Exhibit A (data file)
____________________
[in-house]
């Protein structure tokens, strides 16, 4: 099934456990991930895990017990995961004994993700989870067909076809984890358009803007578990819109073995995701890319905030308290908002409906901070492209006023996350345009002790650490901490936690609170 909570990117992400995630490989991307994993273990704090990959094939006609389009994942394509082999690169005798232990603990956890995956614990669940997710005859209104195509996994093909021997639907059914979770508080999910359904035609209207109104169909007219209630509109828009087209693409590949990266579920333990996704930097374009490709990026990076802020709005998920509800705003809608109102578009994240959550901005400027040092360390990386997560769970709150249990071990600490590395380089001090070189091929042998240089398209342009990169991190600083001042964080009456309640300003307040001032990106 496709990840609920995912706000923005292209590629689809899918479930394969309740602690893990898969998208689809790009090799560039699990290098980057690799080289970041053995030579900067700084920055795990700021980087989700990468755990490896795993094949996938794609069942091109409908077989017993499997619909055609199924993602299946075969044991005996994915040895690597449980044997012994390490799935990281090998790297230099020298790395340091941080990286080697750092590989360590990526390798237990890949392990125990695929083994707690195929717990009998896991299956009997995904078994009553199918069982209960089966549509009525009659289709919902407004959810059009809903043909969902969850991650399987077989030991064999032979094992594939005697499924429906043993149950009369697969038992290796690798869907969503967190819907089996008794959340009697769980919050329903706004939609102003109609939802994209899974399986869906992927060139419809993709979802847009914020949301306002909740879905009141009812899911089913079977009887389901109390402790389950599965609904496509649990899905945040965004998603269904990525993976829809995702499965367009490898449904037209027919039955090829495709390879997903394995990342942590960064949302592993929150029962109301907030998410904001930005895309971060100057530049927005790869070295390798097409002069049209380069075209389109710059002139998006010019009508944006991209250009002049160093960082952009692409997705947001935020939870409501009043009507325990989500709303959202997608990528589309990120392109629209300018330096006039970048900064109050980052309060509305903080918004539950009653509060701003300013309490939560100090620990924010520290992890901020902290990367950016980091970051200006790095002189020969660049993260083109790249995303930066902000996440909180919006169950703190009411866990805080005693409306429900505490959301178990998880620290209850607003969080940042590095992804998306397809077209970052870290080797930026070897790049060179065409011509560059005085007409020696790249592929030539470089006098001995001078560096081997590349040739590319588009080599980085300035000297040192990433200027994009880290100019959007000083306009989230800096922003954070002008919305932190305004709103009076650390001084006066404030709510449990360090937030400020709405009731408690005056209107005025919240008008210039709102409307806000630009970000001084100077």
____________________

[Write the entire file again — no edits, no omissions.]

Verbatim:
[in-house]
């Protein structure tokens, strides 16, 4: 099934456990991930895990017990995961004994993700989870067909076809984890358009803007578990819109073995995701890319905030308290908002409906901070492209006023996350345009002790650490901490936690609170 909570990117992400995630490989991307994993273990704090990959094939006609389009994942394509082999690169005798232990603990956890995956614990669940997710005859209104195509996994093909021997639907059914979770508080999910359904035609209207109104169909007219209630509109828009087209693409590949990266579920333990996704930097374009490709990026990076802020709005998920509800705003809608109102578009994240959550901005400027040092360390990386997560769970709150249990071990600490590395380089001090070189091929042998240089398209342009990169991190600083001042964080009456309640300003307040001032990106 496709990840609920995912706000923005292209590629689809899918479930394969309740602690893990898969998208689809790009090799560039699990290098980057690799080289970041053995030579900067700084920055795990700021980087989700990468755990490896795993094949996938794609069942091109409908077989017993499997619909055609199924993602299946075969044991005996994915040895690597449980044997012994390490799935990281090998790297230099020298790395340091941080990286080697750092590989360590990526390798237990890949392990125990695929083994707690195929717990009998896991299956009997995904078994009553199918069982209960089966549509009525009659289709919902407004959810059009809903043909969902969850991650399987077989030991064999032979094992594939005697499924429906043993149950009369697969038992290796690798869907969503967190819907089996008794959340009697769980919050329903706004939609102003109609939802994209899974399986869906992927060139419809993709979802847009914020949301306002909740879905009141009812899911089913079977009887389901109390402790389950599965609904496509649990899905945040965004998603269904990525993976829809995702499965367009490898449904037209027919039955090829495709390879997903394995990342942590960064949302592993929150029962109301907030998410904001930005895309971060100057530049927005790869070295390798097409002069049209380069075209389109710059002139998006010019009508944006991209250009002049160093960082952009692409997705947001935020939870409501009043009507325990989500709303959202997608990528589309990120392109629209300018330096006039970048900064109050980052309060509305903080918004539950009653509060701003300013309490939560100090620990924010520290992890901020902290990367950016980091970051200006790095002189020969660049993260083109790249995303930066902000996440909180919006169950703190009411866990805080005693409306429900505490959301178990998880620290209850607003969080940042590095992804998306397809077209970052870290080797930026070897790049060179065409011509560059005085007409020696790249592929030539470089006098001995001078560096081997590349040739590319588009080599980085300035000297040192990433200027994009880290100019959007000083306009989230800096922003954070002008919305932190305004709103009076650390001084006066404030709510449990360090937030400020709405009731408690005056209107005025919240008008210039709102409307806000630009970000001084100077």